Elements of Steel
IRON - Primary element of steel
CARBON - The most important element for hardening, and for strength
MANGANESE - Grain structure of the steel, hardening and wear resistance
MOLYBDENUM - Prevents brittleness and maintains the steel’s strength at high temperatures
COBALT - For hardness and corrosion resistance
CHROMIUM - Important for corrosion resistance. Steel having 11.5% to 13% chromium is considered stainless
VANADIUM - Essential for giving the blade its ability to harden. Also for wear resistance and toughness of the blade, as well as the ability to take a very sharp edge.
Types of Japanese Steel
While edge design, blade shape and handle construction are important features of the knives in the Korin collection, the distinctive element of each knife is the steel used to make it. Japanese knife makers have always chosen their materials carefully, and today’s chef knives are forged with similar methods that were used by traditional sword craftsmen for generations. The knives in Korin’s collection are forged out of many different types of steel- from hard high carbon shiro-ko steel to stain resistant steel. We encourage you to browse through our collection to find the type of knife most suited to your needs.
Carbon steel knives are made of iron combined with 0.1-2.7% Carbon. Carbon is the key ingredient as iron cannot be tempered, or hardened without it. Although carbon increases steel’s hardness, it reduces rust resistance, and makes steel more fragile than stain resistant knives. Steel is made up of iron, carbon, and small percentages of other elements such as silicon, manganese, phosphorus and sulfur.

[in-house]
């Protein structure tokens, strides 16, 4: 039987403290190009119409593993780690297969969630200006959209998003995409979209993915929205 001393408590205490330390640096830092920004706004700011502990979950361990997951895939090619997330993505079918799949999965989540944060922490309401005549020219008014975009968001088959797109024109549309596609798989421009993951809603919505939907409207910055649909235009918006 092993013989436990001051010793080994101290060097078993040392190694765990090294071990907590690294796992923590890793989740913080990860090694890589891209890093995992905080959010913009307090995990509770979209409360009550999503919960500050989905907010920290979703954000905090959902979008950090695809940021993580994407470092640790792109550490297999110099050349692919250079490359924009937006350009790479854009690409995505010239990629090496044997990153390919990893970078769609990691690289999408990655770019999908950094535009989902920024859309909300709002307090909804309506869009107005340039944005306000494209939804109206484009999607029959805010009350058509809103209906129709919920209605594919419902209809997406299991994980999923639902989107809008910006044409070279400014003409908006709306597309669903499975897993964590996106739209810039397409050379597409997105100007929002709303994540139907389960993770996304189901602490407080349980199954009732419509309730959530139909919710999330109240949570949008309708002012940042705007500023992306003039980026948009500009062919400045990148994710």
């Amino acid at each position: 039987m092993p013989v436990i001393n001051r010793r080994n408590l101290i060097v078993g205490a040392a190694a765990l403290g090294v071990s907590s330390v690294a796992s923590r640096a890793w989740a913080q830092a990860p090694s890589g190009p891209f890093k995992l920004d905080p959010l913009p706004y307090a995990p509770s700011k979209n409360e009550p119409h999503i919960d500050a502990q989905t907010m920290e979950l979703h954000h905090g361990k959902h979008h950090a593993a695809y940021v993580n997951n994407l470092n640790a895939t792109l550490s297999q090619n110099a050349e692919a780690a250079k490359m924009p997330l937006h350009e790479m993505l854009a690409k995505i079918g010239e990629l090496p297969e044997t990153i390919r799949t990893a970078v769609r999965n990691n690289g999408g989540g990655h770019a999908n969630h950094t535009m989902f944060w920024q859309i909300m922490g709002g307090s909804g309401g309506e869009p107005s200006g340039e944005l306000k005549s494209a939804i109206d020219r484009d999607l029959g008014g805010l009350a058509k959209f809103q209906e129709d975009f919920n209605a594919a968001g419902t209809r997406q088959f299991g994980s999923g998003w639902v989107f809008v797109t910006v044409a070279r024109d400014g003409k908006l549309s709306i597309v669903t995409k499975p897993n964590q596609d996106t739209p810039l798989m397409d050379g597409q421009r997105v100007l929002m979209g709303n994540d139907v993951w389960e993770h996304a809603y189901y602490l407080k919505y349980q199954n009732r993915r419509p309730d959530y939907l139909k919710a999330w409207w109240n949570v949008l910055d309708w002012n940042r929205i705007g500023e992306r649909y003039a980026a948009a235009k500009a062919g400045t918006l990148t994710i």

Stain Resistant Steel
Adding at least 12% chromium-oxide to the basic mixture of iron and carbon produces the stain resistant steel commonly used by Japanese knife brands. A chromium-oxide film forms on the metal’s surface that prevents the iron from coming into contact with oxygen and water. However, stain resistant knives must still be washed after each use as salt and acidic ingredients can erode the chromium-oxide film and reduce the knife’s rust resistant.
As Technology advances, new types of steel are being developed that increase the performance of carbon steel with practical benefits of stain-resistant steel. High-carbon, stain resistant steels such as Ginsan-ko, Inox, VG-10, and 8A are becoming increasingly popular with professionals and are used in the production of both traditional and western style knives.
Cobalt is a naturally occurring inclusive mineral found in various ores used in the preparation of magnetic, wear-resistant, and high strength alloys. Knife manufacturers who are forging knives from metals such as VG-10 and Ginsan-ko have an added benefit due to the cobalt content already present in these two types of steel.
Shiro-ko & Ao-ko Carbon Steels
Shiro-ko steel is highly refined carbon steel that does not have additional compounds, though it may contain varying levels of impurities, phosphorus, and sulfur. Adding chromium and tungsten to shiro-ko steel creates ao-ko steel, which makes the knife more durable and capable of maintaining a longer edge retention than a shiro-ko blade.
Tamahagane is a rare and precious metal that is used to forge the katana. Tamahagane steel is only produced two to four times a year due to the tremendous amount of the labor, material and wasted material that is required to make a very small amount of it. 13 tons of iron sand and 13 tons of coal must be smelted, then hammered for three days and three nights to produce a mere 2.8 tons of raw steel (kera). Once the kera is produced, less than 1 ton of the kera is considered tamahagane steel. The 1 ton of tamagane steel is controlled by the Society for Preservation of Japanese Art Swords, which is sponsored and established by the Japanese Government. The tamahagane steel is sold exclusively to katana craftsmen a few times a year. However, even within the 1 ton of tamahagane steel only 200 kg is considered usable high quality A1 steel, and katana craftsmen are limited to 10 kg of this A1 steel.